Spam in mail traffic
The closure of US hosting provider McColo, which hosted the command and control centers of a number of large botnets, resulted in a sharp decline in the amount of spam in November. However, the decline was short-lived and within a few days botnet activity had resumed (e.g. spam made up 83.4% of mail traffic on 16 November, close to the maximum figure for the month).
The graph shows several peaks and troughs mid-month following the closing down of McColo on 13 November. The first of them coincided with www.theregister.co.uk renewed botnet activity on 15-16 November when McColo made use of its backup arrangement with the Swedish ISP TeliaSonera AB. Less than two days later, TeliaSonera AB cut off McColo’s access resulting in a fall in the amount of spam on 17-18 November. A subsequent increase in the amount of spam on 25 November can be linked to an attempt by the operators of the Srizbi botnet to transfer www.pcworld.com their command and control centers to the Tallinn-based Starline Web Services.
The closure of McColo had a clear effect on the volume of spam in November. Spam accounted for 73.7% of mail traffic on the Russian Internet in November, compared to 79.9% in October. A monthly low of 50.5% was recorded on 13 November, two days after the hosting provider was shut down.
Spam by category
Top five spam categories in November:
- Adult content spam – 24%
- Medications, health-related goods and services – 21%
- Education – 10%
- Travel and tourism – 9%
- Fake designer goods – 5%
The amount of Medications, health-related goods and services spam rose significantly from 12.5% in October to 21% in November. The Fake designer goods category replaced Spammer services in fifth place. There were no other changes to the top five categories: Education remained in third place and Travel and tourism in fourth (mainly due to offers relating to the upcoming winter holiday season).
Spammers on politics and the economy
The promotion of various goods and services in November purportedly originated from spammers’ desire to help users weather the global economic storm.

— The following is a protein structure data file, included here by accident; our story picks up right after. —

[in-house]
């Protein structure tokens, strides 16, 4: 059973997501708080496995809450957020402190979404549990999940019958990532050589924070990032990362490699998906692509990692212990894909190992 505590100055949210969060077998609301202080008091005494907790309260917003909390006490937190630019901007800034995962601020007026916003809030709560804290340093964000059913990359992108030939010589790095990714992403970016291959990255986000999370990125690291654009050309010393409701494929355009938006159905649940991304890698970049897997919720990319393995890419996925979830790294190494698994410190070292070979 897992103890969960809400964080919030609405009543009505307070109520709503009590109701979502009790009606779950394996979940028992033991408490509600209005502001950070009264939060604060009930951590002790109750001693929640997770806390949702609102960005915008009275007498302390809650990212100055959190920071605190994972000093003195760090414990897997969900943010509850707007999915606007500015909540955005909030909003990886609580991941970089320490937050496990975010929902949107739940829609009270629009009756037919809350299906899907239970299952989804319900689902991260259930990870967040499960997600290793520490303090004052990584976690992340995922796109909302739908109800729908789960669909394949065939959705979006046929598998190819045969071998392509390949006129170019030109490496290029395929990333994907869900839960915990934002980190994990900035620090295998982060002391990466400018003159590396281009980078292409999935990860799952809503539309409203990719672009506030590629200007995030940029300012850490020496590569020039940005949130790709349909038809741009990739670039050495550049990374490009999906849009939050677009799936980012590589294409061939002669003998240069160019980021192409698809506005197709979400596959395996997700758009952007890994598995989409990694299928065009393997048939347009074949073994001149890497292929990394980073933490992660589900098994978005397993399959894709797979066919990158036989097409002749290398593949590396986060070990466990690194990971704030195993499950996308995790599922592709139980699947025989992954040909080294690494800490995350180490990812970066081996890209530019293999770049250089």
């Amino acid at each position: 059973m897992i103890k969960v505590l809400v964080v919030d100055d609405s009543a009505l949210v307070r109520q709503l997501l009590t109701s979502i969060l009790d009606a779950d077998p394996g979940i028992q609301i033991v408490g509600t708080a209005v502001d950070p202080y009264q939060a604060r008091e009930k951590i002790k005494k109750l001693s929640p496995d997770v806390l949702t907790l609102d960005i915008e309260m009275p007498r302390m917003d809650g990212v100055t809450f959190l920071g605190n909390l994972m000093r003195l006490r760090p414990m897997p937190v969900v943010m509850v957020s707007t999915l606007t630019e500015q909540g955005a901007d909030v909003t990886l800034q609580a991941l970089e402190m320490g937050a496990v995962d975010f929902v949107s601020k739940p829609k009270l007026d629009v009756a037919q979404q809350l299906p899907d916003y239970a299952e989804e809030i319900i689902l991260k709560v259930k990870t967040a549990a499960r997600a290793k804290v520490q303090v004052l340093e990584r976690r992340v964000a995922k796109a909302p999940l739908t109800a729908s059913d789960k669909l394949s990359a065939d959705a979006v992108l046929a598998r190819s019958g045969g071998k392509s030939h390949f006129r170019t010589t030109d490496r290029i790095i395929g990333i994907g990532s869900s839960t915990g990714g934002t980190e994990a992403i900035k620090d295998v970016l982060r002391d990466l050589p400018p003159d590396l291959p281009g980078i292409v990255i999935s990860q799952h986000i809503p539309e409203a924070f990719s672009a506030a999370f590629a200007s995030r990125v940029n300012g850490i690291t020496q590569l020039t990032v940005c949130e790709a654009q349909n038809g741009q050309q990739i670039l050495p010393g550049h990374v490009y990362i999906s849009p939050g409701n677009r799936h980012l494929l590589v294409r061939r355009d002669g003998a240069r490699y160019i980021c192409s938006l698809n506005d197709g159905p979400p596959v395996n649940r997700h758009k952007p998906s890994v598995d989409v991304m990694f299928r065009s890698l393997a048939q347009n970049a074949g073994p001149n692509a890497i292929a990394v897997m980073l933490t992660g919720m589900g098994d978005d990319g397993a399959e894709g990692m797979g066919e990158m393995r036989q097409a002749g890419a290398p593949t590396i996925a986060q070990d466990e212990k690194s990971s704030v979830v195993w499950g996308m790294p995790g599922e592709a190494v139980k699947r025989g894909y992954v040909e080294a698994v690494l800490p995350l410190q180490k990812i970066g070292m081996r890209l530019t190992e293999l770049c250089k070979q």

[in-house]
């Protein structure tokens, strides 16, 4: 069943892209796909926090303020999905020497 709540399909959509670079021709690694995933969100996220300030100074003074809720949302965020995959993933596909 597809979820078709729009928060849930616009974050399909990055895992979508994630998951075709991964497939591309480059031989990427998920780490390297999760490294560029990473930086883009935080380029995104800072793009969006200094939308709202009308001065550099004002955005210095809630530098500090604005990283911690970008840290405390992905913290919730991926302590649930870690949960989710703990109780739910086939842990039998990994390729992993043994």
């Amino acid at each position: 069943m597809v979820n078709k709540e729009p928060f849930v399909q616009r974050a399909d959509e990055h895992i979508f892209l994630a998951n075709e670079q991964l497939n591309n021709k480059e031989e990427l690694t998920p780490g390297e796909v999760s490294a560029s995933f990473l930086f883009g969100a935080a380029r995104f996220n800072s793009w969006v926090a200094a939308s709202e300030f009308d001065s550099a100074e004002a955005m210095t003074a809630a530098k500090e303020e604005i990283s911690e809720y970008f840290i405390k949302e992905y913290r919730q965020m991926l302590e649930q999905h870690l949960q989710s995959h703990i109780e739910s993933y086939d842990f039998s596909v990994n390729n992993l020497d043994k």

One mass mailing contained links to a lengthy article on how to avoid losing money during the crisis. The spammers’ aim became clear towards the end of the article which expounded the financial benefits of investing in a building project on the Black Sea coast.
Spammers exploited the US presidential elections less than the economic downturn, but some mass mailings did reference the elections, with the winner’s name being used to advertize services. One advert for a seminar in Ukraine proudly announced that “Barack Obama trusts professionals!”
Some English-language mass mailings also offered users the opportunity to purchase coins issued in honor of the new president.
Warning – fake!
The amount of Computer fraud spam rose compared to last month, averaging 3% in November against 2.2% in October.
Scam messages purportedly sent by the popular email service Mail.Ru were among the tricks used. Such messages asked recipients to send an SMS to a premium number either in order to win a lottery or to prevent their accounts from being hacked.
Users also received messages allegedly sent by the SMSexpress payment system demanding compensation for “breach of contract”.
Sometimes it may not be clear if an email is genuine or fake. In order to resolve such issues, open the company’s site by typing the address into the browser (not by clicking on a link in a message) and contact the administrator using the contact details given on the site.
In November, spammers used a new technique to disguise contact information: the address of the site being advertized was presented in a vertical column. Spammers seemed to think this would make it more difficult to block spam messages, but it also meant that recipients had to memorize the address and type it into the browser in order to view the site.
Who do you consider to be the embodiment of style? You can be too:
You’ll look 100%, spending less than everybody else
Have a nice day!
Another tactic was the use of HTML tags to mask key words. The names of the goods being advertized were put in a table intermingled with random symbols in a less legible font. These pale random symbols alter the way the text is perceived by spam filters but the names of the goods can still be clearly seen by recipients.
Autumn has not been easy for the spammers. In addition to the worsening economic situation, November saw the closure of the hosting provider McColo, which was used to as the command and control center for a number of botnets. The fact that the amount of spam on the Russian Internet fell by two thirds immediately after McColo was shut down suggests that the US provider was widely used by spammers targeting the .ru domain with their mass mailings.
Next month there are likely to be changes in the type of spam being distributed. With the holiday season approaching, adult content messages will probably be displaced by messages advertising party services and fake designer goods.
- With the closure of McColo, whose servers hosted the control centers for a number of botnets, the amount of spam in mail traffic fell 7.2% compared to October and averaged 73.7%.
- Malicious files were attached to 2.28% of all emails, 0.2% more than in October.
- Links to phishing sites were found in 0.76% of all emails.
- Graphical spam amounted to 9%.
- Fraudulent emails increased by 0.8% to 3%.
- Spam offering fake designer goods re-entered the top five leading spam categories.
- In order to ensure messages evade spam filters, spammers modified their use of HTML formatting.